Saturday, April 2, 2011

EMR Follies

Soon I will write a more definitive blog on the shortcomings (and there are many) of the electronic medical record (EMR). I am working at my clinical job this weekend. I couldn’t resist sharing this with you. At my hospital, the dictation system is great. Dictations of the history and physical (H&P) examination usually appear in the EMR within an hour or so of their dictation. When the physician logs in, he sees a list of documents to be verified with his electronic signature.

I was asked to consult on a patient on the internal medicine service today. Below is a screen capture of the list of her medications in the dictated H&P. The H&P had been verified by the doctor who dictated it. If you can overlook the fact that the patient was on 22 different meds (not a record for patient on the medicine service, by the way), check out #13 on the list.


Yes, it is the wonder drug _ _ _ _ _. So what happened? For whatever reason, the doctor obviously did not read his lengthy H&P. (Remember, it was a medical patient.) He signed off on it without a glance. Should I ignore this and go ahead with surgery on the patient? What if the drug was Coumadin, an anticoagulant, which is often given in a dose of 5 mg?

What's that you say? Ask the patient? Well, like many patients, she has no idea what medications she is taking. The list was brought in by a relative and is nowhere to be found. Ask the doctor who did the H&P? No, sorry. It's a hospitalist service and she was admitted two days ago. The doctor is off this weekend. Via a blood test, I was able to determine that it was not Coumadin.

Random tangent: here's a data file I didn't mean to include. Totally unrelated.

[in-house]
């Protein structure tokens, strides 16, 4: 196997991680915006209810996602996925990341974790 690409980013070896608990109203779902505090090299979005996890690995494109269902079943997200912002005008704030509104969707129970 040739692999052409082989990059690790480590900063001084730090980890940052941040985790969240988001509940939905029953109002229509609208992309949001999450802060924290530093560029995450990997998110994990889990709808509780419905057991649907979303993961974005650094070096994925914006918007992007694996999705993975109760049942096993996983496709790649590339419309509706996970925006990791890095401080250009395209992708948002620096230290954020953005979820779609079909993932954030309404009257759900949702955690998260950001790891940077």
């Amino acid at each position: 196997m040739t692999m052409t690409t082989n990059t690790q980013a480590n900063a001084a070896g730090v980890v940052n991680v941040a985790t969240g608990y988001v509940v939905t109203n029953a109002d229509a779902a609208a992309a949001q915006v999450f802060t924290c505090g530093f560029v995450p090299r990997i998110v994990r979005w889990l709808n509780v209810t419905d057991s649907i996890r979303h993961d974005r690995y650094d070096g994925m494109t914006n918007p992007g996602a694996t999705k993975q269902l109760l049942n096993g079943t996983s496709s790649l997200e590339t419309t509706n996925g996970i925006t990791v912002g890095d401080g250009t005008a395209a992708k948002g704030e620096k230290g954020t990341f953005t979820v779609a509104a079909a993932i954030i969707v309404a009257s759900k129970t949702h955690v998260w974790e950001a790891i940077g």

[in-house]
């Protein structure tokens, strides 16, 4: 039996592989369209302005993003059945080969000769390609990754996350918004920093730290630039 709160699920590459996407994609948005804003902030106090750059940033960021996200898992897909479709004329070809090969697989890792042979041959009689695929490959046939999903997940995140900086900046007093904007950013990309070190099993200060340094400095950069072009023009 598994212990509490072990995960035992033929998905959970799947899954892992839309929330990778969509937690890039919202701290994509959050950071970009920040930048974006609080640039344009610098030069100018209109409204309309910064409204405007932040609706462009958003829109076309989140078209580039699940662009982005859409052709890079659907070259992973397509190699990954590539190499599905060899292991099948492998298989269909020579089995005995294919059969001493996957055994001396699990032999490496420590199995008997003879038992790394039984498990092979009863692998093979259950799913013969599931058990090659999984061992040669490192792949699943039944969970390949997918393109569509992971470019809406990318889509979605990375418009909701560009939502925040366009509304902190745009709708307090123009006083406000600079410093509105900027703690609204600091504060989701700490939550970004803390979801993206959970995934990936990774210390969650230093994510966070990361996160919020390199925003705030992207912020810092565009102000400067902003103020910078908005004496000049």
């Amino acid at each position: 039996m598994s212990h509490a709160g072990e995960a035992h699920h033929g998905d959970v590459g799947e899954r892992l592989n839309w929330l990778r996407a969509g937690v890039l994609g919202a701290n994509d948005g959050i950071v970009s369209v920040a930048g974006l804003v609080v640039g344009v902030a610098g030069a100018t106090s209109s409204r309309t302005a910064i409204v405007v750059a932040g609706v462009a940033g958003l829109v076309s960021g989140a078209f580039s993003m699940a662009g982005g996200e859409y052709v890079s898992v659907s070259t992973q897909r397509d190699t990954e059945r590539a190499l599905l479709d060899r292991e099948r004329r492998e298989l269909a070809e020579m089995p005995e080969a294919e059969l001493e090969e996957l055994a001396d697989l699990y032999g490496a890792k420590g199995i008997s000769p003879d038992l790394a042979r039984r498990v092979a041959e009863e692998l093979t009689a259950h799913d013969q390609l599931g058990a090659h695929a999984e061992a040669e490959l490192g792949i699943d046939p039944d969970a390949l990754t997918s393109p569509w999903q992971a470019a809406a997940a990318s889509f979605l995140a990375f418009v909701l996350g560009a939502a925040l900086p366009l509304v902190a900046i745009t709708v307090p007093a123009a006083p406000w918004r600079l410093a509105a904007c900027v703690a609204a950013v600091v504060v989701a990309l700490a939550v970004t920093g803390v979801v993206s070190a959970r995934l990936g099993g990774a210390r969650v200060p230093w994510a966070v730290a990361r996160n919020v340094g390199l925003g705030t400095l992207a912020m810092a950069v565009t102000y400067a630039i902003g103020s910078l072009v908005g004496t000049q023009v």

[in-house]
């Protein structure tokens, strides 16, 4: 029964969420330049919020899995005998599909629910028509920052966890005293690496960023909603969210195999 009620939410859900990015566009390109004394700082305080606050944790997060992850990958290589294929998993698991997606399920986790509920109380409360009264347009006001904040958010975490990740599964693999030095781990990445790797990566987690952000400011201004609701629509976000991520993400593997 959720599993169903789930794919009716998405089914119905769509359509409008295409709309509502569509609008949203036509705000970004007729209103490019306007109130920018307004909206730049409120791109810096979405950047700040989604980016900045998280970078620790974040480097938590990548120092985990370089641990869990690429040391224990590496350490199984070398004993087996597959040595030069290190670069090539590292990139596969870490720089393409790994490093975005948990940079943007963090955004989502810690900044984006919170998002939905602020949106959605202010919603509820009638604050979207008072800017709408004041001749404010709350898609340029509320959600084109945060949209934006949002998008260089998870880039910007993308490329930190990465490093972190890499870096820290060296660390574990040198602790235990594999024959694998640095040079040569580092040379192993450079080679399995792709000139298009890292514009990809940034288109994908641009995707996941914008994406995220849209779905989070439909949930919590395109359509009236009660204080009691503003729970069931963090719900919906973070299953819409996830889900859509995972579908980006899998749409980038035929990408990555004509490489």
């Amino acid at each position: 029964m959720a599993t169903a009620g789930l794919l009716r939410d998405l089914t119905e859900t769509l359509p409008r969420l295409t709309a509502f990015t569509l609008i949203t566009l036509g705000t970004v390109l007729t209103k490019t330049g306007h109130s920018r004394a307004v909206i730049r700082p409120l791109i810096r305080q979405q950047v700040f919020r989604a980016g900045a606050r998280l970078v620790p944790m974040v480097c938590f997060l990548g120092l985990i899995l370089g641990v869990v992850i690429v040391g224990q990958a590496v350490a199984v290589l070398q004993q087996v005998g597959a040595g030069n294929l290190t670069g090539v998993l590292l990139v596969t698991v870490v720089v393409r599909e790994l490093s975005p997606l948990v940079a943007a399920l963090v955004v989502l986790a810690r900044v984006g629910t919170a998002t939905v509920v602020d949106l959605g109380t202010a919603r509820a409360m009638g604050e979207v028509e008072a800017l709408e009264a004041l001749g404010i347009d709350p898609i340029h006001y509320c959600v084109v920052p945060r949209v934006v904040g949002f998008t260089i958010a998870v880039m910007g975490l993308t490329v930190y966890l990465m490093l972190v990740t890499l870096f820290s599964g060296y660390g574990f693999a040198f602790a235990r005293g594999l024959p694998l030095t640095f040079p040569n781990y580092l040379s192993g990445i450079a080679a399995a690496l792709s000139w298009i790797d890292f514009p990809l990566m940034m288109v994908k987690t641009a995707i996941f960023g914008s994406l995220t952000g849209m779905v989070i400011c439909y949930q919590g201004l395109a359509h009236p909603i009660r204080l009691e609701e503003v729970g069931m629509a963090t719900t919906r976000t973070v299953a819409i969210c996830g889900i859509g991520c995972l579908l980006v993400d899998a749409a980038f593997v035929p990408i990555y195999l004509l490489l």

Stay tuned for more examples of EMR follies.

5 comments:

webhill said...

what the hell is wrong with this person? a hypertensive, menopausal woman with history of stroke, chronic pain, fibromyalgia, depression, anxiety, and some kind of infection?? WTF?

Skeptical Scalpel said...

Everything you mentioned plus lupus and osteomyelitis. She's a sweet lady with lots of serious problems.

EMR WORK FORCE said...

Every healthcare provider should switch to an EMR solution. Paper based records and prescriptions are a thing of the past now and it would be best for both doctors and patients to take advantage of their features and accessibility.

Medical Billing I Free EMR

Anonymous said...

Vancomycin 250mg daily????? Huh???

Skeptical Scalpel said...

Yes, that's a good question.

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